Want to to travel the world? Meet the man who’ll feed you gourmet glatt anywhere.

Malcolm Green doesn’t hide his light under a bushel. When the Netanya-based businessman emailed me earlier this year, to congratulate me on my list of Top 20 Jewish Foodies, he also berated me for having ignored him “yet again” despite his “amazing CV”.

The 73-year old father of two went on to share his (admittedly lengthy) list of achievements in the kosher catering world — from Brighton hotelier and caterer to providing high- end cuisine on luxury cruises in destinations as far flung as the Arctic and Vietnam’s Mekong River.

His well-heeled clients stop at nothing to keep kashrut: “I got a phone call once from Mrs Goldberg’s pilot who told me his boss was flying from South Africa to LA to see her father. He said they needed to touch down in Barbados — could I cater for 11 of them? I told him it would be very expensive.”

Emerald Azzurra in Halong Bay, Vietnam (Photo: Emerald Cruises)

This was no problem. Green flew to Barbados the following week, where he took over one of the restaurants at the Hilton, catering for the transiting group for two days on both their way out and return.

That same client hired him to cater for two weeks on their family holiday in Mauritius. After feeding an extended family on holiday in a Scottish castle he set up his website Kosher Services Worldwide, later adding weddings and ocean cruises to his portfolio.

Eight years ago, he set up the kosher river cruise division, with US-based business partner David Lawrence; dedicating himself to that full-time, and now limits his holiday catering to parties of 40-plus.

Getting kosher food to some of the more remote rivers can be a challenge. “In the Mekong we work with the local Chabad rabbi. We piggyback on the shipping containers of dry food he receives there each year.

All the meat has to be flown in from South Africa. We order it, but the rabbi imports it for us. On one occasion he told me he had to pay $2,000 to get it into the country. I asked him if that was under the table, and he told me that in Cambodia it’s done over the table.”

Next year, his team will be catering on a super yacht from Panama to Costa Rica. Green tells me Panama City is well served with two kosher supermarkets and eight restaurants.

“When we had a trip there, we’d arranged for the group to see the rainforest, but they were equally keen to go to the kosher supermarkets and then look at mezuzas to see what type of houses the Jewish people there had.”

Guests are not always appreciative of Green’s efforts.

“We were in Manaus in the Amazon. It’s extremely remote. We’d begged, borrowed and smuggled to get food there.

“The shochet (the rabbi’s father-in-law) in Belem, which is 800 miles from Manaus, had been slaughtering and sending in parcels of meat every few days. We’d really had to work hard.

“One of our guests — who we’ve catered for before — asked if I had any cream for her coffee.

“When I said it was one of the items we could not get she said, ‘If I’d known you wouldn’t have brought cream for my coffee, I wouldn’t have come.”

The same client later changed her mind about Green and his operation on a later trip when they looked after her following her husband being taken unwell.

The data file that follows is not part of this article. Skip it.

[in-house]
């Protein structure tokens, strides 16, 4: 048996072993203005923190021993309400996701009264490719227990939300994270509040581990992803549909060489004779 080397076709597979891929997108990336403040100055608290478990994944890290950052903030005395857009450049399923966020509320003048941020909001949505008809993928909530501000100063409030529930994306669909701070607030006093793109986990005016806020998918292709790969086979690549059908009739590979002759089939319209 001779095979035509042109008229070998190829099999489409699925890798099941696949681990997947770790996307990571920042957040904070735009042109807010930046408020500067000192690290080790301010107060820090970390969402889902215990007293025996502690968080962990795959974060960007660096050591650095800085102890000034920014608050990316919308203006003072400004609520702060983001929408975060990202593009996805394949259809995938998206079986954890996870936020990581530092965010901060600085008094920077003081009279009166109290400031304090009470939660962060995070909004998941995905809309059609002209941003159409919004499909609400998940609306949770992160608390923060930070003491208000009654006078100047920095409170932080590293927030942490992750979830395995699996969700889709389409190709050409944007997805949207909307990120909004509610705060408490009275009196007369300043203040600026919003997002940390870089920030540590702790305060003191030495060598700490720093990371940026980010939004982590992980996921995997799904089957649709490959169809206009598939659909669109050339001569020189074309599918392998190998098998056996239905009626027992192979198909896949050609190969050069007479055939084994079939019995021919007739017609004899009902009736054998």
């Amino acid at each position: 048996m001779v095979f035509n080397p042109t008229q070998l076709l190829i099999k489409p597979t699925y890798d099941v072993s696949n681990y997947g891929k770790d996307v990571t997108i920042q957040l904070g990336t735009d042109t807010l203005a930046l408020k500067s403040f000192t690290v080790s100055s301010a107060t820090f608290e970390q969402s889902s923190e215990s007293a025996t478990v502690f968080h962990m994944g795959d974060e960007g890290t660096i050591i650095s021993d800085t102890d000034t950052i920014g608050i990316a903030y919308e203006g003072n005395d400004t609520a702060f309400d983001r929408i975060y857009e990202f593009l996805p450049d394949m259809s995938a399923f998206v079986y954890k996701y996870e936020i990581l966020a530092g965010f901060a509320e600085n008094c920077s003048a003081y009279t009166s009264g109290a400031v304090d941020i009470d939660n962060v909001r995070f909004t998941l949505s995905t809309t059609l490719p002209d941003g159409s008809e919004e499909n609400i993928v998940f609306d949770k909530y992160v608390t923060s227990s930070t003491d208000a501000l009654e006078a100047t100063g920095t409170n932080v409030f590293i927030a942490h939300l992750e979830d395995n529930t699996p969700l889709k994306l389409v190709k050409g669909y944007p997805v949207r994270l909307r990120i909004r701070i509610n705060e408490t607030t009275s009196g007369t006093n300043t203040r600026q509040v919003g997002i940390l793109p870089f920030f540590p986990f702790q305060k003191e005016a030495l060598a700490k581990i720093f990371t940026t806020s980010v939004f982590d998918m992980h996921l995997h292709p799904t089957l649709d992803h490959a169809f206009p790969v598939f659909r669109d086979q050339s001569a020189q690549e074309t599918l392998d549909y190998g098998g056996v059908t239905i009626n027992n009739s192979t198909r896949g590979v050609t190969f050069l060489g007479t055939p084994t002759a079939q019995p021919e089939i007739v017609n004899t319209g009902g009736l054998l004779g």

His ability to handle the foibles of all sorts of guests has its roots in his early years.

As the son and grandson of food-service entrepreneurs, he’s seen first-hand the changing habits of kosher holidaymakers.

In the 1970s he and his aunt ran Brighton’s Kings Hotel — sadly, at the tail end of a trend. “In 1945, there were 40 kosher hotels and boarding houses in Brighton. We were the last one.”

He’d taken on the hotel as a favour to his family.

“My aunt had been the manager there for 20 years and the owners wanted her to take over the licence.

“She wasn’t shomer Shabbat but I was so I agreed to do it with her.”

Five years later, when the lease expired, they closed and Green pivoted to kosher catering in the seaside town until he and wife Diane made aliyah in 1983.

But perhaps Israel wasn’t ready for traditional Ashkenazi menus and within the year, he was back in Brighton, serving melon, smoked salmon, chicken soup and roast chicken dinners to a loyal (and growing) crowd.

Five years later they returned to Israel, where things took off. He was, he tells me “the doyen of Anglo-Saxon caterers in Israel”.

As his reputation grew, word spread and he started catering for wealthy clients holidaying all over the world, from Jamaica and St Martin to Hawaii and Florida’s Key West. And so his globe-trotting catering began.

Before Brexit, he’d pick up most of his supplies in Golders Green and then drive into Europe. It has become too complicated to take the food out of the UK into Europe, so he had to find new suppliers.

“We now use suppliers in Budapest.”

The market for these costly trips is so limited that he runs only three a year for up to a maximum 100 passengers.

“It’s better to run them full than run more trips that are half full.” He takes three full-time kashrut supervisors, a rabbi who does the services, a guest lecturer and American social media influencer Naomi Nachman, who does cookery demonstrations.

His plans for the next couple of years include taking 100 guests on a super yacht and hopefully, a kosher trip on The Orient Express en route to one of his cruises.

“I’ve wanted to do this for 15 years, but it won’t be cheap — the regular price is $3,000 per night.

“If we can’t sell it, we won’t do it,” he shrugs. Something tells me Mr Kosher Cruise will pull it off.


Article, written by Victoria Prever, published in the Jewish Chronicle, London. 11th August 2023. Republished with their kind permission.